Chemical elements
  Iron
    History of Iron
    Mineralogy
      Native Iron
      Magnetites
      Haematites
      Carbonates
      Sulphides
      Iron Minerals
      Sources of Iron
    Isotopes
    Energy
    Production
    Application
    Physical Properties
    Chemical Properties
    Corrosion
    Iron Salts
    PDB 101m-1aeb
    PDB 1aed-1awd
    PDB 1awp-1beq
    PDB 1bes-1c53
    PDB 1c6o-1ci6
    PDB 1cie-1cry
    PDB 1csu-1dfx
    PDB 1dgb-1dry
    PDB 1ds1-1e08
    PDB 1e0z-1ehj
    PDB 1ehk-1f5o
    PDB 1f5p-1fnp
    PDB 1fnq-1fzi
    PDB 1g08-1gnl
    PDB 1gnt-1h43
    PDB 1h44-1hdb
    PDB 1hds-1i5u
    PDB 1i6d-1iwh
    PDB 1iwi-1jgx
    PDB 1jgy-1k2o
    PDB 1k2r-1kw6
    PDB 1kw8-1lj0
    PDB 1lj1-1m2m
    PDB 1m34-1mko
    PDB 1mkq-1mun
    PDB 1muy-1n9x
    PDB 1naz-1nx4
    PDB 1nx7-1ofe
    PDB 1off-1p3t
    PDB 1p3u-1pmb
    PDB 1po3-1qmq
    PDB 1qn0-1ra0
    PDB 1ra5-1rxg
    PDB 1ry5-1smi
    PDB 1smj-1t71
    PDB 1t85-1u8v
    PDB 1u9m-1uyu
    PDB 1uzr-1vxf
    PDB 1vxg-1wri
    PDB 1wtf-1xlq
    PDB 1xm8-1y4r
    PDB 1y4t-1ygd
    PDB 1yge-1z01
    PDB 1z02-2a9e
    PDB 2aa1-2azq
    PDB 2b0z-2boz
    PDB 2bpb-2ca3
    PDB 2ca4-2cz7
    PDB 2czs-2dyr
    PDB 2dys-2ewk
    PDB 2ewu-2fwl
    PDB 2fwt-2gl3
    PDB 2gln-2hhb
    PDB 2hhd-2ibn
    PDB 2ibz-2jb8
    PDB 2jbl-2mgh
    PDB 2mgi-2o01
    PDB 2o08-2ozy
    PDB 2p0b-2q0i
    PDB 2q0j-2r1h
    PDB 2r1k-2spm
    PDB 2spn-2vbd
    PDB 2vbp-2vzb
    PDB 2vzm-2wiv
    PDB 2wiy-2xj5
    PDB 2xj6-2ylj
    PDB 2yrs-2zon
    PDB 2zoo-3a17
    PDB 3a18-3aes
    PDB 3aet-3bnd
    PDB 3bne-3cir
    PDB 3ciu-3dax
    PDB 3dbg-3e1p
    PDB 3e1q-3eh4
    PDB 3eh5-3fll
    PDB 3fm1-3gas
    PDB 3gb4-3h57
    PDB 3h58-3hrw
    PDB 3hsn-3ir6
    PDB 3ir7-3k9y
    PDB 3k9z-3l4p
    PDB 3l61-3lxi
    PDB 3lyq-3mm8
    PDB 3mm9-3n62
    PDB 3n63-3nlo
    PDB 3nlp-3o0f
    PDB 3o0r-3p6o
    PDB 3p6p-3prq
    PDB 3prr-3sel
    PDB 3sik-3una
    PDB 3unc-4blc
    PDB 4cat-4erg
    PDB 4erm-4nse
    PDB 4pah-8cat
    PDB 8cpp-9nse

Carbonates






Carbonates consist essentially of ferrous carbonate, FeCO3, the purest form of which is spathic iron ore, which occurs both in the crystalline and the massive form. It is mined in Russia, Poland, the Balkans, Styria (Austria), Westphalia, and other parts of Germany. Its phosphorus content is low, but a considerable quantity of manganese is present. It is usually of a light brown colour and is possessed of a pearly lustre.

Stvrian ore is obtained by quarrying, there being three kinds of veins, each several yards in thickness, the richest of which contains some 45 per cent, of metallic iron. In 1913 the production of ore amounted to 1,950,000 tons. It is estimated that the reserve of rich ore exceeds 200 million tons. It is practically free from sulphur, contains 0.01 per cent, of phosphorus and 2.23 per cent, of manganese.

When crystalline, spathic ore is known as siderite or chalybite. The crystals belong to the hexagonal system

a = 0.81715,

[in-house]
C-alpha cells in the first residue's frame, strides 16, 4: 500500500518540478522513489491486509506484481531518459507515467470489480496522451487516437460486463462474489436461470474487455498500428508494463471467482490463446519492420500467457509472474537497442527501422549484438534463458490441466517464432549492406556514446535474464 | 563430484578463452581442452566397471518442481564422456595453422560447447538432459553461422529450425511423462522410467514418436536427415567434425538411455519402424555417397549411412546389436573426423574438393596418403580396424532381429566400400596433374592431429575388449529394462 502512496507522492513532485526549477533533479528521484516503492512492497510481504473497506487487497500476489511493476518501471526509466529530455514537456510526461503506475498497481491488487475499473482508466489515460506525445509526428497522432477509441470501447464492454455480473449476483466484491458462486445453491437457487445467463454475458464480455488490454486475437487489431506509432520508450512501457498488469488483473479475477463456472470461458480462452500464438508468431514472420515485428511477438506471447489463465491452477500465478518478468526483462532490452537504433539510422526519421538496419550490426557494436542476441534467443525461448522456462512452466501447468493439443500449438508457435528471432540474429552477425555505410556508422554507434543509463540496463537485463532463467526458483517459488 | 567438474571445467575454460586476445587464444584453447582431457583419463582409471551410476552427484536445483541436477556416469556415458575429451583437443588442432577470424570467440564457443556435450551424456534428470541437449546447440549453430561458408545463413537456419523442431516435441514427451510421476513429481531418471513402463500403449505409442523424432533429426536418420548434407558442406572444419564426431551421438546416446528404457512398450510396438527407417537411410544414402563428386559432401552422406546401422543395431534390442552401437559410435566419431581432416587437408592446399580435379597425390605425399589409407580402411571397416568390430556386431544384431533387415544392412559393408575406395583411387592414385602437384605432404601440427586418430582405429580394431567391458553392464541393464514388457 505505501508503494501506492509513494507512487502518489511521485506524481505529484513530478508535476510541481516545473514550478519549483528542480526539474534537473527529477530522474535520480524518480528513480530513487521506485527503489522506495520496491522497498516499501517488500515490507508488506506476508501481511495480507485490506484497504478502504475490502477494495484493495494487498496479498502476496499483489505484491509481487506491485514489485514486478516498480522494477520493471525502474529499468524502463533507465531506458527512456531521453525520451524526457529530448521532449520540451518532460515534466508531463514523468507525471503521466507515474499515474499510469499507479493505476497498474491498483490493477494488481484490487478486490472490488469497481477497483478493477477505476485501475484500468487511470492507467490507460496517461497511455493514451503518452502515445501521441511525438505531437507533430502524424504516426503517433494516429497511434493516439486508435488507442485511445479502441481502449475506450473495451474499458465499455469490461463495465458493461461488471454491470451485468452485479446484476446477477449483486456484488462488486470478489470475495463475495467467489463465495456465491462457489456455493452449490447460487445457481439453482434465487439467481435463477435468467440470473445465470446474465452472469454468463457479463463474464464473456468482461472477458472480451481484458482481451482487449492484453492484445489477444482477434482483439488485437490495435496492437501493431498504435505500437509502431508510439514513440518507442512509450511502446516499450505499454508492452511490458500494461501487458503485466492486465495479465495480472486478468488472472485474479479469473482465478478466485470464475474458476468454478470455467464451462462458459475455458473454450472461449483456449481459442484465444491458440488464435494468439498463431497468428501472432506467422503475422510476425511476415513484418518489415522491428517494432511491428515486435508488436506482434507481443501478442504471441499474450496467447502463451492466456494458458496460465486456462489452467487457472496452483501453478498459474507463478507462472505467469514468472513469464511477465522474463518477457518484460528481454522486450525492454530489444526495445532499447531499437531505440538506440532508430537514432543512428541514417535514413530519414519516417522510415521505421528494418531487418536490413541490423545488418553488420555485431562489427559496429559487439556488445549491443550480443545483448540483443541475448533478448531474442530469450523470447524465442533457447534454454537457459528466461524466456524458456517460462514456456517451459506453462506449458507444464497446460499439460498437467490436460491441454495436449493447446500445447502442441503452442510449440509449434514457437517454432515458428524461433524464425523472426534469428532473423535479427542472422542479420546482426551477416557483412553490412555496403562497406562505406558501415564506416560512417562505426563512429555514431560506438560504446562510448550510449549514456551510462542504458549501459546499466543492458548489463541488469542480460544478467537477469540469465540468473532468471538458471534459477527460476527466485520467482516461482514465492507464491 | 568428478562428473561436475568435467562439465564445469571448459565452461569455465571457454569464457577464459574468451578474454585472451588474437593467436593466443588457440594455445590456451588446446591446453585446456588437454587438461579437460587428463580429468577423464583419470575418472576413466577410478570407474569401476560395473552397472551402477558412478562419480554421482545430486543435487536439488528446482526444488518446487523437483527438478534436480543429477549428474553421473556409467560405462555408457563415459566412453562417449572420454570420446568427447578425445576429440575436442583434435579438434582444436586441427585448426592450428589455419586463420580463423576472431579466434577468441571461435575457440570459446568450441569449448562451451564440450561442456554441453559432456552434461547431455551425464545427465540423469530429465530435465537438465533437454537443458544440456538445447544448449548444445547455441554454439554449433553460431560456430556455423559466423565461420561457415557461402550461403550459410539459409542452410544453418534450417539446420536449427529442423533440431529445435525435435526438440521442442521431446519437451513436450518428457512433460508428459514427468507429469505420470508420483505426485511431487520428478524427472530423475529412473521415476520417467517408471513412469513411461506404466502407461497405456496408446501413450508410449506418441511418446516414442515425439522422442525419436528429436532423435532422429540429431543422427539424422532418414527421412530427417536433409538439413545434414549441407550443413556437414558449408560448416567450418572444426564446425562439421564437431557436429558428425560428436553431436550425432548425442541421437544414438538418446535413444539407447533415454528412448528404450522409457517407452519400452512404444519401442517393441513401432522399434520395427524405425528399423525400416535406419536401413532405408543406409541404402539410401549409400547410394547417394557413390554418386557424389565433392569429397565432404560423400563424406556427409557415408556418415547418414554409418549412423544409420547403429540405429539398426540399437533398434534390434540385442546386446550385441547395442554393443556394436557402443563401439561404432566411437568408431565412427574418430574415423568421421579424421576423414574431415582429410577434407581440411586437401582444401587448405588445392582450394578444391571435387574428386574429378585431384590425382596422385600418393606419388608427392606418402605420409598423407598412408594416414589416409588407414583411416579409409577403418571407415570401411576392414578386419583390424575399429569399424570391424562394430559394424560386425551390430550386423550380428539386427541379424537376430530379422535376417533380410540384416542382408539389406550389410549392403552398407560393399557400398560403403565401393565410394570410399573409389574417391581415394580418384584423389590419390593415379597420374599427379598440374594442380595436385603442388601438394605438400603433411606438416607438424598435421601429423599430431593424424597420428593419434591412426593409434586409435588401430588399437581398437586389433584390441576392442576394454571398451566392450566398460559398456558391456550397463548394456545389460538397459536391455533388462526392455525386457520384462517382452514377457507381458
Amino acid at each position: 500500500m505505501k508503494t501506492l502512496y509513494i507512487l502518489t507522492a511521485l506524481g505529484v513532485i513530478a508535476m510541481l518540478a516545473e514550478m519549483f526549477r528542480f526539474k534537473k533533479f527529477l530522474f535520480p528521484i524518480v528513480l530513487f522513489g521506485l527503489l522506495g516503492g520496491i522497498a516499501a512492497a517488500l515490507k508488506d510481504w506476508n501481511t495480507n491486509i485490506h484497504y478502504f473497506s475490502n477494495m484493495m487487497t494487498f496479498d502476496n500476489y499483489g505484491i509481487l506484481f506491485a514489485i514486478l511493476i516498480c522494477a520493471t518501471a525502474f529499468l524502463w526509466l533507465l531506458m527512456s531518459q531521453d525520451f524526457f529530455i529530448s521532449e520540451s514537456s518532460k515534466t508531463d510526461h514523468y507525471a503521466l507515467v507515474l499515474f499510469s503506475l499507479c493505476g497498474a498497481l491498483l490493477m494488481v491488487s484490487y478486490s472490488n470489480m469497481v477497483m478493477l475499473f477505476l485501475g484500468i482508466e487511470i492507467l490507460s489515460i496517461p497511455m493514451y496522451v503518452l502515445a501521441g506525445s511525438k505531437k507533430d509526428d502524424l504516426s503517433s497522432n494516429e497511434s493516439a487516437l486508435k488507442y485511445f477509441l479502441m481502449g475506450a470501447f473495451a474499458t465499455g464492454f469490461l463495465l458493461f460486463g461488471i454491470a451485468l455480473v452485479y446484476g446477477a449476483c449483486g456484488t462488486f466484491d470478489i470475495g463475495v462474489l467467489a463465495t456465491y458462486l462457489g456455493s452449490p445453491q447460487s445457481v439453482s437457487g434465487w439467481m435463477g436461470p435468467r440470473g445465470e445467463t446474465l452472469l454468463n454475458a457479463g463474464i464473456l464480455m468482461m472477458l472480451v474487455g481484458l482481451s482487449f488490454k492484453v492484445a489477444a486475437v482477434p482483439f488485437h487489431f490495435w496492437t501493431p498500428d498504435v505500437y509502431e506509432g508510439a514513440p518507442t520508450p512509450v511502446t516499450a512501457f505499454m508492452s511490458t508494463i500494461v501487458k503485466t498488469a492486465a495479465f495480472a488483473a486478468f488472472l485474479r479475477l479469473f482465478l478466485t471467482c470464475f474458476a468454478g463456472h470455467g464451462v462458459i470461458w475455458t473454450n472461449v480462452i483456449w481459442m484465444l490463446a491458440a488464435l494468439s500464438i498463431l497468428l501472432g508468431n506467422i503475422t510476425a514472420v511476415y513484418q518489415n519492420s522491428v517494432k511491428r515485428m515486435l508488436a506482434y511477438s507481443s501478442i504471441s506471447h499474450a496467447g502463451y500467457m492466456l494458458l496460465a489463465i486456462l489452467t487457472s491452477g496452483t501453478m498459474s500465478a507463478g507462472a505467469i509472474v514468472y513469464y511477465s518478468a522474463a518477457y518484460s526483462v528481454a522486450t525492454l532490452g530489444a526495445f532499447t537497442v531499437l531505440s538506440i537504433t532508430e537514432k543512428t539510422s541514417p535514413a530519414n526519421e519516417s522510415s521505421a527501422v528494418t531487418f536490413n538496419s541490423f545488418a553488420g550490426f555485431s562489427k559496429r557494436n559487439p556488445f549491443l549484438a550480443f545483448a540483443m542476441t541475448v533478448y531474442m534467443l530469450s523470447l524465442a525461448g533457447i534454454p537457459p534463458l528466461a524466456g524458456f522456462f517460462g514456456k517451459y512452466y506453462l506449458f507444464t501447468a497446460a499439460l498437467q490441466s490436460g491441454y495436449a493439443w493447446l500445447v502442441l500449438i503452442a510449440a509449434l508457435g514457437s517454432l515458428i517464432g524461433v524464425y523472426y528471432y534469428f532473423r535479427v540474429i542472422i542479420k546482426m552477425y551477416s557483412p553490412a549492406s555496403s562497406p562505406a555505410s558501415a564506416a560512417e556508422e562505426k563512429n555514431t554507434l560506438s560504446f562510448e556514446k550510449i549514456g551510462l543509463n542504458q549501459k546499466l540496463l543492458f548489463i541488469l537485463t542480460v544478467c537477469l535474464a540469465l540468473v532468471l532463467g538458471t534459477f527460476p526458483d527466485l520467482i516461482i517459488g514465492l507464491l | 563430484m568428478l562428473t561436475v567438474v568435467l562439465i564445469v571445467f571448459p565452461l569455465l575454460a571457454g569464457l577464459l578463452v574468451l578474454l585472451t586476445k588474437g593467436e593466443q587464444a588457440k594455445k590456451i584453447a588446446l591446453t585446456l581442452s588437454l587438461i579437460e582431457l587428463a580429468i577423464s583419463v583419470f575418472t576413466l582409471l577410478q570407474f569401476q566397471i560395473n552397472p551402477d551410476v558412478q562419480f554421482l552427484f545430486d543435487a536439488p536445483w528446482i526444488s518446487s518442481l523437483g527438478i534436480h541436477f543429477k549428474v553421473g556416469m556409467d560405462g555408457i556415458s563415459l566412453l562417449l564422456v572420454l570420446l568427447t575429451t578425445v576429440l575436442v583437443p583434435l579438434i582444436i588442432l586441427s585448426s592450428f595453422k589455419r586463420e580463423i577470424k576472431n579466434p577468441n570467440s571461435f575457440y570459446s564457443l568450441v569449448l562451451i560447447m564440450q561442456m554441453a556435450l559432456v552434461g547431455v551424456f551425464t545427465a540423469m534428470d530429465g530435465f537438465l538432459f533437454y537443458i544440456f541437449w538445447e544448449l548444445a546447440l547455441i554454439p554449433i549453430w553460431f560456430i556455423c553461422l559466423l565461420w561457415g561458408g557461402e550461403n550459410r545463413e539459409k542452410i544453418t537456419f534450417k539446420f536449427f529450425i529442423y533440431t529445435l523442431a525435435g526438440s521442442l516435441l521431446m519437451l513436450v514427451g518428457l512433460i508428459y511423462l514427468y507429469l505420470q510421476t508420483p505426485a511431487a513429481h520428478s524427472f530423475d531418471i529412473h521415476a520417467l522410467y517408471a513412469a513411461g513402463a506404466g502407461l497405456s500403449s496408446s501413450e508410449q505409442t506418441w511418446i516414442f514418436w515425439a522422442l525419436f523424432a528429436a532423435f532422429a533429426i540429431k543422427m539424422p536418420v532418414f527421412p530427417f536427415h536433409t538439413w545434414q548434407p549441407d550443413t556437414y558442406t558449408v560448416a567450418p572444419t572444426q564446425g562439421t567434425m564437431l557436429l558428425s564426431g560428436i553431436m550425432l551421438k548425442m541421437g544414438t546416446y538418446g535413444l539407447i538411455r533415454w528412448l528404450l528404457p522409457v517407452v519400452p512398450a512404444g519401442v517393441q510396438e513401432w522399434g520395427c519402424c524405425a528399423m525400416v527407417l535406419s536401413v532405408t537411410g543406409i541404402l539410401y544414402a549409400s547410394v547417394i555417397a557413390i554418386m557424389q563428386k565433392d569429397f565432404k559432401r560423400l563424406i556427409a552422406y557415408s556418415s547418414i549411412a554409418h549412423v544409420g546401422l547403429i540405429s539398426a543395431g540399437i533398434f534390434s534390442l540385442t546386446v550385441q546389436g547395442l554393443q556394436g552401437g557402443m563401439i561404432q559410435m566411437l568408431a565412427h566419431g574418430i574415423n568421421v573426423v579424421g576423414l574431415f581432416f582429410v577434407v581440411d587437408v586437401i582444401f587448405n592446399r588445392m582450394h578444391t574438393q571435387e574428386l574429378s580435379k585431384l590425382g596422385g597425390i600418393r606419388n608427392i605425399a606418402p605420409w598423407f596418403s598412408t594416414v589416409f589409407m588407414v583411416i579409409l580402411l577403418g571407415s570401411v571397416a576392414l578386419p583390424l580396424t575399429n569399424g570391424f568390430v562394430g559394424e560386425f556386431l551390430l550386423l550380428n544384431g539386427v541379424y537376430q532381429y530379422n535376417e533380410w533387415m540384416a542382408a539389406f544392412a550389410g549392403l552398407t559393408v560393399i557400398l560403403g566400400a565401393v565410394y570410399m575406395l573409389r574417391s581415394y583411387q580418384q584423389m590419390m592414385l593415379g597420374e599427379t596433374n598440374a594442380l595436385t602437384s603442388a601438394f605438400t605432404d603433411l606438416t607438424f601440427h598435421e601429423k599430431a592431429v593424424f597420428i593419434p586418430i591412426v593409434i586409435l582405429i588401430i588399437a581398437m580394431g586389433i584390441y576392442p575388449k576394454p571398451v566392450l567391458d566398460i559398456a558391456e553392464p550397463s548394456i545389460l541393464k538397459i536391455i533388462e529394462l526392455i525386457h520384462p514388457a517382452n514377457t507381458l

and Cornwall has yielded many fine specimens.

The theoretical percentage of metallic iron is 48.3. Hardness 3.5 to 4.5; density 3.7 to 3.9. It is brown or grey in colour and leaves a white streak. It readily oxidises when wet, being converted into limonite. Siderite from East Pool Mine, Cornwall, has been found containing cobalt, nickel, and even indium and rubidium in small quantity.

The spathic ores of the Brendon Hills, West Somerset, were at one time worked largely for the manufacture of Spiegeleisen, as they contained some 12 per cent, of manganese, probably as carbonate, since ferrous and manganese carbonates are isomorphous. The ore was worked in early times, perhaps by the Romans.

Staffordshire, West Yorkshire, and South Wales, yield an argillaceous iron ore, also known as clay iron stone, which contains some 10 per cent, of clay and from 30 to 40 per cent, of metallic iron. The Staffordshire ore has many local names; when found in concretionary and globular masses it is called sphaero-siderite. It contains about 0.25 per cent, of phosphorus. Cleveland iron stone is one of the lowest grades of ore worked for iron in this country, and contains about 33 per cent, of metallic iron. It occurs in bands in the Middle Lias, the most important band being nearly 20 feet thick. Its phosphorus content is high, averaging 0.75 per cent. The bluish-green colour of the ore is due to ferrous silicate. Traces of zinc, gallium, nickel, and cobalt have been detected in the ore.

Under the microscope the ore has an appearance suggestive of oolitic limestone, from which it has very probably been formed by molecular replacement of the calcium carbonate by ferrous carbonate, through the infiltration of waters containing the latter in solution.

Beneath the brown haematite ores of Northamptonshire, an impure unaltered ferrous carbonate deposit occurs which is bluish or greenish- grey in appearance. The depth at which it lies represents the depth to which weathering or oxidation of the upper layers has occurred.

A clay iron stone containing some 35 per cent, of iron has been worked from Roman times, if not earlier, in the Weald of Sussex and Kent, charcoal being used as the fuel.

In Linlithgow and Lanark a clay iron stone occurs, impregnated with some 15 per cent, of carbonaceous matter. It is also found in North Staffordshire and in South Wales, and is known as blackband iron stone. The carbonaceous material present is often sufficient to allow the ore to be calcined without the further addition of fuel. A product containing 50 to 70 per cent, of iron is yielded.

An ore, containing magnesium carbonate in the proportion represented by the formula 2FeCO3.MgCO3, is known as sidero-plesite, and has been found at Salzburg and in Nova Scotia. Pistomesite, FeCO3.MgCO3, is found at Salzburg and Piedmont; and mesitite, FeCO3.2MgCO3, at Piedmont. Ankerite is 2CaCO3.MgCO3.FeCO3.


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